13.        The petitioners observe that Mrs. Andrade served as Chair of the La Paz City Council from January 1998 to June 1999 and was elected mayor of the city on June 7, 1999.   She held that post until February 6, 2000.  The petitioners note that during her term as mayor, Mrs. Andrade publicly complained of corruption cases and that when she left office, she was implicated in six criminal cases, among them the cases she had denounced.


14.         In general terms, the petitioners allege that a number of violations of due process have occurred in the prosecution of those cases, specifically the right to be prosecuted within a reasonable period, the presumption of innocence, the right of defense and the right to be tried by an independent and impartial court.  As for the principle of presumption of innocence, the petitioners point out that charges made by the prosecutors and the examining judges were baseless, as no proof or evidence was offered to show Mrs. Andrade’s involvement in criminal acts.  They also argue that the alleged victim is still laboring under bail and the order not to leave the court’s jurisdiction, which were the alternatives to incarceration ordered by the court and which have exacted a toll on her assets and her freedom of movement.  What follows is a summary of the main arguments in each of the criminal cases.


1.         The Gader Case


15.       According to the petitioners, this case involves a contract that former Mayor Germán Monroy awarded to the Gader company to provide software to prepare an integrated tax collection system in the city of La Paz.  The petitioners contend that the contract was not submitted to the City Council for approval before it was signed.  When Mrs. Andrade became mayor of La Paz, she sent the contract to the City Council to correct the omission.  They add that the foregoing notwithstanding, the District Attorney ordered that criminal proceedings be instituted against Mrs. Andrade and the criminal case was brought on June 21, 2000.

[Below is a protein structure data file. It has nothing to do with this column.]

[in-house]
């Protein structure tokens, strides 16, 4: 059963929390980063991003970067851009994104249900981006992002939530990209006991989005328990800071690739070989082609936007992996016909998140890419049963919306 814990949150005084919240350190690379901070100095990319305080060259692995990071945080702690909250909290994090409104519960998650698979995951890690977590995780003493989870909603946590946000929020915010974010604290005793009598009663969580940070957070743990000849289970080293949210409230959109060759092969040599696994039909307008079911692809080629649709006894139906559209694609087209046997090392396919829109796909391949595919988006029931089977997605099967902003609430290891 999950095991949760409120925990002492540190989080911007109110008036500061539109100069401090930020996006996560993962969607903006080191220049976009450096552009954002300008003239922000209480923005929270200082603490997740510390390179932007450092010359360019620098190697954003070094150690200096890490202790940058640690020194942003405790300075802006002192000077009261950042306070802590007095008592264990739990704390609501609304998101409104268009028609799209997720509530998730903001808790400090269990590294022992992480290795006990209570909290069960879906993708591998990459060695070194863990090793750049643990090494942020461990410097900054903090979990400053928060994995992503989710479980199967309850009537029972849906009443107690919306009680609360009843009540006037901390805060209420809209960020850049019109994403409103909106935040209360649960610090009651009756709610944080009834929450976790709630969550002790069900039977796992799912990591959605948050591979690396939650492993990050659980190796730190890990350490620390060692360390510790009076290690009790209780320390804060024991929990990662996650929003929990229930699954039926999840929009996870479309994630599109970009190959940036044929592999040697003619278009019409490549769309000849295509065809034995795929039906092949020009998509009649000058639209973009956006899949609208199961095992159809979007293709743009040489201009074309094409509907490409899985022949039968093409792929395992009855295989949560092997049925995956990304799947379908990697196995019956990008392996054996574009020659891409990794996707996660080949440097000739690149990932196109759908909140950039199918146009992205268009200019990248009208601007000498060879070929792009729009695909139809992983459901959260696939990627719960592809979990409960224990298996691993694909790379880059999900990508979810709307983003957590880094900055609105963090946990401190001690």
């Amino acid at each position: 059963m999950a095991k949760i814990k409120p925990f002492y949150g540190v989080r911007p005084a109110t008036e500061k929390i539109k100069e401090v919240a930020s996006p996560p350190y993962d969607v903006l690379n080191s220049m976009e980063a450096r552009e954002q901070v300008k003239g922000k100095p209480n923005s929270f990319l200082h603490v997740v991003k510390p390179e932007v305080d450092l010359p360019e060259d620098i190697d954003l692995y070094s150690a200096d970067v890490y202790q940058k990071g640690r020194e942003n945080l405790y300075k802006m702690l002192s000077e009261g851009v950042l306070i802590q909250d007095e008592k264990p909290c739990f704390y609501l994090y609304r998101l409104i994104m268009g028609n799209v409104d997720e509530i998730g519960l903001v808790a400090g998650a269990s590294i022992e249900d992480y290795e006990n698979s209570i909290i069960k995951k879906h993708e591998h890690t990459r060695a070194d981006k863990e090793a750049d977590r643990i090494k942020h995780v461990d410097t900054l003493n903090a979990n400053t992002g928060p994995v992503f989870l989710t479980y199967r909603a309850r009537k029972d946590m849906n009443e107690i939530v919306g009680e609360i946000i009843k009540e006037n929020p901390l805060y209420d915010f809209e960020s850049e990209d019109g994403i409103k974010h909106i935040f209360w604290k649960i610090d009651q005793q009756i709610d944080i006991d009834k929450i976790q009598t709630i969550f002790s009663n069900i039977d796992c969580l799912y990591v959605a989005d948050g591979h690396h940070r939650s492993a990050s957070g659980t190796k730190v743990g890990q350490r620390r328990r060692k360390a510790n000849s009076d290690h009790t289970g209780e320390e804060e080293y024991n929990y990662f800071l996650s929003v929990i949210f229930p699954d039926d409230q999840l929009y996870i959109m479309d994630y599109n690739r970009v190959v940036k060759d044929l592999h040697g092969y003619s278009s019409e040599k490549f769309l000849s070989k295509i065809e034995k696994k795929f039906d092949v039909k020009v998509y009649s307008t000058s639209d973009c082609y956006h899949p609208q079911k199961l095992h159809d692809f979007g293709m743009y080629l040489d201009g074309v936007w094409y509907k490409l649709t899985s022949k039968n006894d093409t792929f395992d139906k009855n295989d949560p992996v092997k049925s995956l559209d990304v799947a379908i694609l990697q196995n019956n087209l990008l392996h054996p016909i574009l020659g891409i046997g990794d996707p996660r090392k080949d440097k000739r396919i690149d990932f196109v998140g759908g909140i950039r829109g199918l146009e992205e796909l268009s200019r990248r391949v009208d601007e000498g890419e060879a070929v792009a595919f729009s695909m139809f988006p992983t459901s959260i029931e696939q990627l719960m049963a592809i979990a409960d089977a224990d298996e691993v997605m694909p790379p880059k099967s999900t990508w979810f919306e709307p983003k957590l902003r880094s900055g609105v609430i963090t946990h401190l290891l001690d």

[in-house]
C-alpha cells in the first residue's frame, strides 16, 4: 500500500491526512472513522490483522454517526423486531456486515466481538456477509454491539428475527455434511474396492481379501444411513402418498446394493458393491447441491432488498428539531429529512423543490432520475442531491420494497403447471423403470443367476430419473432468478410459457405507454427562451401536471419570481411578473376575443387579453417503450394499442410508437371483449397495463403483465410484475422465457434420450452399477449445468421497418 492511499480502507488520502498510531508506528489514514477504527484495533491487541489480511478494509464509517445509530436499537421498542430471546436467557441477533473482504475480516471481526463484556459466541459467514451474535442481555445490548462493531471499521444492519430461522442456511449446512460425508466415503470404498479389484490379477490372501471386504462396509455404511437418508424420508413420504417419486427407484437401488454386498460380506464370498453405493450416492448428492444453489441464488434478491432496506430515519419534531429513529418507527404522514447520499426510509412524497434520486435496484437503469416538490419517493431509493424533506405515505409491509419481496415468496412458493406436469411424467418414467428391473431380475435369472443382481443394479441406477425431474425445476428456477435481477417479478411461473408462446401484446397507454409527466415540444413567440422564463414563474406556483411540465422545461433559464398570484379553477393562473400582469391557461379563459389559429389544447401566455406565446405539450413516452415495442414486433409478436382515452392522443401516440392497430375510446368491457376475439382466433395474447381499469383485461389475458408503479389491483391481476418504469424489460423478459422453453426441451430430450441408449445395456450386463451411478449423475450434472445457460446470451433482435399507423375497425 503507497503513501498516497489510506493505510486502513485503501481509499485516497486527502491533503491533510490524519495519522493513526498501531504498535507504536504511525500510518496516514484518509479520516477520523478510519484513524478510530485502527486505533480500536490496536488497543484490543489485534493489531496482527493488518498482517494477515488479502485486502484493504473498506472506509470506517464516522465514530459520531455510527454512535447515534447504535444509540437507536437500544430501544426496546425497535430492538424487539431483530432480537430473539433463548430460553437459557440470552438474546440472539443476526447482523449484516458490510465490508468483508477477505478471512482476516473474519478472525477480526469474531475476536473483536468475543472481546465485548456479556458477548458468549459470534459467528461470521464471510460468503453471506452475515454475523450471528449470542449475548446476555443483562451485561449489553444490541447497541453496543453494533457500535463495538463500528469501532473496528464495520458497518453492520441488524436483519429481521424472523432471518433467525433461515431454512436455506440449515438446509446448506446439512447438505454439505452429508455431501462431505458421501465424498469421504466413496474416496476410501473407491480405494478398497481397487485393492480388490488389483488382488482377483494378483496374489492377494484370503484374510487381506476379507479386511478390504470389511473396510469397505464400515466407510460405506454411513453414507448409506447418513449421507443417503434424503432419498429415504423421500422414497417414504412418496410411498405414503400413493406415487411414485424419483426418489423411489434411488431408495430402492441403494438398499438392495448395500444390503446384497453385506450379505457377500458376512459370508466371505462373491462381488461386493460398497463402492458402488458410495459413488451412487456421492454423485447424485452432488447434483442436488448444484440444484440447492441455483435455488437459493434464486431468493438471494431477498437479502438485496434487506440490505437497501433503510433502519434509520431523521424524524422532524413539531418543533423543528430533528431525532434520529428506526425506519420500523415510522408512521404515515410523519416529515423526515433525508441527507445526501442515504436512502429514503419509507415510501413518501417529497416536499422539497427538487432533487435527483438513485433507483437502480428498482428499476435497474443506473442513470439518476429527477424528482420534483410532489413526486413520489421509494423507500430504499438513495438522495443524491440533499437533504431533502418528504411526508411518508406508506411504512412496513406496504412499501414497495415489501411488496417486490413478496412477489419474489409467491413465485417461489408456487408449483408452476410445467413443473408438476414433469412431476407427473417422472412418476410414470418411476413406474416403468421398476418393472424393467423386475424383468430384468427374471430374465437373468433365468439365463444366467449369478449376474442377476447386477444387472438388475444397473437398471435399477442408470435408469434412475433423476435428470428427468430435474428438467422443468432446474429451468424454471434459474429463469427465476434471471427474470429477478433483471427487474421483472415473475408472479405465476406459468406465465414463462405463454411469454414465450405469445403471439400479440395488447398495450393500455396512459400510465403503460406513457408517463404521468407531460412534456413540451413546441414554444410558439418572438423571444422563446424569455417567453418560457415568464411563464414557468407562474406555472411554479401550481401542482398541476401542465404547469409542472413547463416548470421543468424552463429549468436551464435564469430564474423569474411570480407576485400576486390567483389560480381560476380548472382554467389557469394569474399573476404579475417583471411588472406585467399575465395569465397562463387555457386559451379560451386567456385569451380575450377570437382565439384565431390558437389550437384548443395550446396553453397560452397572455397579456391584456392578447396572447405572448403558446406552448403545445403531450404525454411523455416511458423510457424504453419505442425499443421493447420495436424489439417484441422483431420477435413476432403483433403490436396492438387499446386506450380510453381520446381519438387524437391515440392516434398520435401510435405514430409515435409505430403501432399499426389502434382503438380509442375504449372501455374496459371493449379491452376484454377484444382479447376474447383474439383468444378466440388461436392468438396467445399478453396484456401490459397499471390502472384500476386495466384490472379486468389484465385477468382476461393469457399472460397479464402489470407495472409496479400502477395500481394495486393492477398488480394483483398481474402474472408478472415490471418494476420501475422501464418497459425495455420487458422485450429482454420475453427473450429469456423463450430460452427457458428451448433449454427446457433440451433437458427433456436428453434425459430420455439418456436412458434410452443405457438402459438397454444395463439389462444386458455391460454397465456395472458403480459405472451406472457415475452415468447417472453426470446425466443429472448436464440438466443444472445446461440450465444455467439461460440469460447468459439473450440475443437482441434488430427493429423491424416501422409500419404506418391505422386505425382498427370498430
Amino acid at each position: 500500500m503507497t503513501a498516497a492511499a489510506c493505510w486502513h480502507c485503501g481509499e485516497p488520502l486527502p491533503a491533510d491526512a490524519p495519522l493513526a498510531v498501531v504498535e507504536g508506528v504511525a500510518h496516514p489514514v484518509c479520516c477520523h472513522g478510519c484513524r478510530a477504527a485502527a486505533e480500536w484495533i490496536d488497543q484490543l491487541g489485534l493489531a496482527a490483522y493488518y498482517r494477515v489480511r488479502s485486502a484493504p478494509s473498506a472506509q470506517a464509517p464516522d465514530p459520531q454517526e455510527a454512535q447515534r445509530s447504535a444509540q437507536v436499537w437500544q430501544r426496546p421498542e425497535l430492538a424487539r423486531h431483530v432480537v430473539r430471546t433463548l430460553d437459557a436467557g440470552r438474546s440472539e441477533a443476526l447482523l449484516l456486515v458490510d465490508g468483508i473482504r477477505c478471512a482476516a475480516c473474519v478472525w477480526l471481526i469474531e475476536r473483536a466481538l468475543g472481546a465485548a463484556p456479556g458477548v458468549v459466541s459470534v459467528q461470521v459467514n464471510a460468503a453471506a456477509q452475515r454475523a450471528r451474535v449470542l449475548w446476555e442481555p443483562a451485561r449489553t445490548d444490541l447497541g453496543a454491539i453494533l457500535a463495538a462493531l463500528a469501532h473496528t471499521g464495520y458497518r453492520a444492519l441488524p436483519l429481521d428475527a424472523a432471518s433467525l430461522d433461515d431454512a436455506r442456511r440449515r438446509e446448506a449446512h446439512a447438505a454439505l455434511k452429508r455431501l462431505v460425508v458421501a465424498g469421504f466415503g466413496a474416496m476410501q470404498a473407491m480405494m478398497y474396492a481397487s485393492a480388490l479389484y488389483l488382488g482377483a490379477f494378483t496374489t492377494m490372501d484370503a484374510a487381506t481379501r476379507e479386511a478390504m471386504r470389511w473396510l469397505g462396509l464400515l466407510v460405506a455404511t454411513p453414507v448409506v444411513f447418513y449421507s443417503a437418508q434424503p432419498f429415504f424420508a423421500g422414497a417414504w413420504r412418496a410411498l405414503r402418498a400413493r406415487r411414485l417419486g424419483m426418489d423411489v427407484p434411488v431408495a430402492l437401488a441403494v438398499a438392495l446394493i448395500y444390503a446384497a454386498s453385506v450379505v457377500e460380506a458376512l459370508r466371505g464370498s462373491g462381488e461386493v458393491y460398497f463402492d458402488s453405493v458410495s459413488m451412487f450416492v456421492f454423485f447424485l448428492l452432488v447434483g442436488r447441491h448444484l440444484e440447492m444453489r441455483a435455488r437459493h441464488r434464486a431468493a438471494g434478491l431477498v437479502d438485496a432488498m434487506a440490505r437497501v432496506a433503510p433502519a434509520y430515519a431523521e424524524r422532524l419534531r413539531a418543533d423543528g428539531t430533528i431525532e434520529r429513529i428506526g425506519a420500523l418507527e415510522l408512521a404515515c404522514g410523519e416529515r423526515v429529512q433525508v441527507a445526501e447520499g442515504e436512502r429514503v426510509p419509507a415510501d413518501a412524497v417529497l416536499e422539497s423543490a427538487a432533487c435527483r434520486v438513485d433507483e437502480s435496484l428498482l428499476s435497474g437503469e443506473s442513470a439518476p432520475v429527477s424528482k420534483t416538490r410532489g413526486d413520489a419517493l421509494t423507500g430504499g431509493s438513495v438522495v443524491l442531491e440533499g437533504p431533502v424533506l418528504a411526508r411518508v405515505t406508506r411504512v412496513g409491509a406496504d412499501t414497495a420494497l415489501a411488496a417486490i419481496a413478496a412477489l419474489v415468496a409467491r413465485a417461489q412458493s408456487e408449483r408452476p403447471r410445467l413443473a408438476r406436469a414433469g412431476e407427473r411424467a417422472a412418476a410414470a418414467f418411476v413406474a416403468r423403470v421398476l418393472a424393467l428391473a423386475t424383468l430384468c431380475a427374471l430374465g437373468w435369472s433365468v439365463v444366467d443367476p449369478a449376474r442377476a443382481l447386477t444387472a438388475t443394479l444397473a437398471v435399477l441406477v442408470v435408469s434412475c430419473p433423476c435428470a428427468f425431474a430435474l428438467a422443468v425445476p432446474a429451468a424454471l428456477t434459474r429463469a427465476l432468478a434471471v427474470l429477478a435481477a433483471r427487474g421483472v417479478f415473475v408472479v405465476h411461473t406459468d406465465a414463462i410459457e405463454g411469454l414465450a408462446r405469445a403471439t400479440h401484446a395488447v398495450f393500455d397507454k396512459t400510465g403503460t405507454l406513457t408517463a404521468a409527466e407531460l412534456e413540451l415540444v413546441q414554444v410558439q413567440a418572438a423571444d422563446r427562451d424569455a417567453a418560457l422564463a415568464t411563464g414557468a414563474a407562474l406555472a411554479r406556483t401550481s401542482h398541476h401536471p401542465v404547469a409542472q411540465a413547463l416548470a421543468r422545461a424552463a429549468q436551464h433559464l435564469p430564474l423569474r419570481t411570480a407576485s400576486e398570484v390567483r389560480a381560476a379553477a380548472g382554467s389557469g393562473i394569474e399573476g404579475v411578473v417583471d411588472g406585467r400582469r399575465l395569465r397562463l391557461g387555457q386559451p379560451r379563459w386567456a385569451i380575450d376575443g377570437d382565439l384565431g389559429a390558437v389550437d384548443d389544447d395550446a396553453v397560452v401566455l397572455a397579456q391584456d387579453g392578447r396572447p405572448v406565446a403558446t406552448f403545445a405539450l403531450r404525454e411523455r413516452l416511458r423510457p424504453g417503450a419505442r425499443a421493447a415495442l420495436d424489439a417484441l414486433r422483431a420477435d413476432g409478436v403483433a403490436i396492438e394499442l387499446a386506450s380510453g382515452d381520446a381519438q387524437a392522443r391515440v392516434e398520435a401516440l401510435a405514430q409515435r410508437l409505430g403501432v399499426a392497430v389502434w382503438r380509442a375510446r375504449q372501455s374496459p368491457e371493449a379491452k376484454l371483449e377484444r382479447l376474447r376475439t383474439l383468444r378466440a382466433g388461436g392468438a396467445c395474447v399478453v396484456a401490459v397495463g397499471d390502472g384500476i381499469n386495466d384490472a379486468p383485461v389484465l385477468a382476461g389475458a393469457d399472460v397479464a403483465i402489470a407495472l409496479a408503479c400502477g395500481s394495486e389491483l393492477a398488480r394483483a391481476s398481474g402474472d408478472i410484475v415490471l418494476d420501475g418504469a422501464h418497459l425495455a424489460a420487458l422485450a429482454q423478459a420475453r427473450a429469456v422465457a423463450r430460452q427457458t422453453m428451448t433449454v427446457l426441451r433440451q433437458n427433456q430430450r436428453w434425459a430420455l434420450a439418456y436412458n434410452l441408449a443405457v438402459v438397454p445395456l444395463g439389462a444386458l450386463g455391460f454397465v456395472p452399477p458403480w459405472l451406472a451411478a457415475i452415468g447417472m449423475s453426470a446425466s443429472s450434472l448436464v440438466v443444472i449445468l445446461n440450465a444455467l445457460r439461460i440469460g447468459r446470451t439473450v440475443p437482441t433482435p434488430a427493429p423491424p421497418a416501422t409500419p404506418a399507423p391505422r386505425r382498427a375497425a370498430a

16.        The petitioners provide further details:  on August 3, 2000, the order for the alleged victim’s preventive detention was issued, ignoring the requirements under Bolivian law, which are that there must be evidence suggesting guilt, risk of flight and obstruction of the investigation.  They contend that as a result of this decision, Mrs. Andrade was taken to the La Paz Women’s Prison, where she was placed in the prison’s general population until February 10, 2001, the date on which she was released upon issuance of a writ of habeas corpus. The petitioners indicate that this decision ordered alternatives to incarceration, namely bail, an order confining her to the court’s jurisdiction, bond and supervised release.


17.        The petitioners observe that the case is ongoing and thus far no indictment has been handed down.  The attachments that the petitioners provide show that between January 26, 2004 and March 2006, the case was docketed in 19 different courts, in some cases as a consequence of recusals, disqualifications and internal remittances between the judges who deemed that they did not have jurisdiction.[3]  The petitioners argue that the authorities are to blame for an unreasonable delay that has violated the rights of the alleged victim, who is still coping with the alternative court-ordered measures.


18.        Finally, the petitioners observe that on August 20 and September 16, 2004, they filed a motion to have the criminal case time-barred because it had exceeded the maximum period that a case of that nature is allowed to continue under the Code of Criminal Procedure.[4]  They add that the Fourth Criminal Examining Court of El Alto denied the motion on August 13, 2005 on the grounds that the alleged victim had caused the delay by her “excessive precaution.”